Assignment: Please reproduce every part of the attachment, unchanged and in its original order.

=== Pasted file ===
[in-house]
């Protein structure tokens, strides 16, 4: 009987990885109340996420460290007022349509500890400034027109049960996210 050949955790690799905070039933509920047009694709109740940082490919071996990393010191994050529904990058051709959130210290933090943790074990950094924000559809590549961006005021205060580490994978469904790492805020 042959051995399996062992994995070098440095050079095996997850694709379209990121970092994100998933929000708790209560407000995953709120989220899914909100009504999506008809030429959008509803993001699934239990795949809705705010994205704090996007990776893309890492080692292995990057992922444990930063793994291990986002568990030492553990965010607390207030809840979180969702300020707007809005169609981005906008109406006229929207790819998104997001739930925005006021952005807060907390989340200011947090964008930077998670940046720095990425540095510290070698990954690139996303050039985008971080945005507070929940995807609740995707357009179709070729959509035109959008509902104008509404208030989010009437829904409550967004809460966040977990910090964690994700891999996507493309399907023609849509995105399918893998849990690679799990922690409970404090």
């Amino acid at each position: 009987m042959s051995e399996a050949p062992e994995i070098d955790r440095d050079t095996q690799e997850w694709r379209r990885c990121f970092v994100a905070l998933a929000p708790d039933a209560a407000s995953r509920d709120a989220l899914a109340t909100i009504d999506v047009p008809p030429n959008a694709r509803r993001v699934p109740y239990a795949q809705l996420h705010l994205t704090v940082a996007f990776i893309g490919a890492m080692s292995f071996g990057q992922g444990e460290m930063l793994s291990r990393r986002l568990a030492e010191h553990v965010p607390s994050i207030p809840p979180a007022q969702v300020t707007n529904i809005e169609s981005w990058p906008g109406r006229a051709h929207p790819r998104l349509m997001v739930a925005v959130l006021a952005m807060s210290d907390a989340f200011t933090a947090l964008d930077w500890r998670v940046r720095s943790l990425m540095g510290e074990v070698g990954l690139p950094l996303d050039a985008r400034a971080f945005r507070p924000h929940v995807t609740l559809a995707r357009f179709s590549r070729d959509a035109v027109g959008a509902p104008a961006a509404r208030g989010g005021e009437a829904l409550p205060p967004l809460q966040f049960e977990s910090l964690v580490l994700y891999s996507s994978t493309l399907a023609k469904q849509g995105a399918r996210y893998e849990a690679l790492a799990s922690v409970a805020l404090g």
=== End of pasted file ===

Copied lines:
[in-house]
């Protein structure tokens, strides 16, 4: 009987990885109340996420460290007022349509500890400034027109049960996210 050949955790690799905070039933509920047009694709109740940082490919071996990393010191994050529904990058051709959130210290933090943790074990950094924000559809590549961006005021205060580490994978469904790492805020 042959051995399996062992994995070098440095050079095996997850694709379209990121970092994100998933929000708790209560407000995953709120989220899914909100009504999506008809030429959008509803993001699934239990795949809705705010994205704090996007990776893309890492080692292995990057992922444990930063793994291990986002568990030492553990965010607390207030809840979180969702300020707007809005169609981005906008109406006229929207790819998104997001739930925005006021952005807060907390989340200011947090964008930077998670940046720095990425540095510290070698990954690139996303050039985008971080945005507070929940995807609740995707357009179709070729959509035109959008509902104008509404208030989010009437829904409550967004809460966040977990910090964690994700891999996507493309399907023609849509995105399918893998849990690679799990922690409970404090």
């Amino acid at each position: 009987m042959s051995e399996a050949p062992e994995i070098d955790r440095d050079t095996q690799e997850w694709r379209r990885c990121f970092v994100a905070l998933a929000p708790d039933a209560a407000s995953r509920d709120a989220l899914a109340t909100i009504d999506v047009p008809p030429n959008a694709r509803r993001v699934p109740y239990a795949q809705l996420h705010l994205t704090v940082a996007f990776i893309g490919a890492m080692s292995f071996g990057q992922g444990e460290m930063l793994s291990r990393r986002l568990a030492e010191h553990v965010p607390s994050i207030p809840p979180a007022q969702v300020t707007n529904i809005e169609s981005w990058p906008g109406r006229a051709h929207p790819r998104l349509m997001v739930a925005v959130l006021a952005m807060s210290d907390a989340f200011t933090a947090l964008d930077w500890r998670v940046r720095s943790l990425m540095g510290e074990v070698g990954l690139p950094l996303d050039a985008r400034a971080f945005r507070p924000h929940v995807t609740l559809a995707r357009f179709s590549r070729d959509a035109v027109g959008a509902p104008a961006a509404r208030g989010g005021e009437a829904l409550p205060p967004l809460q966040f049960e977990s910090l964690v580490l994700y891999s996507s994978t493309l399907a023609k469904q849509g995105a399918r996210y893998e849990a690679l790492a799990s922690v409970a805020l404090g």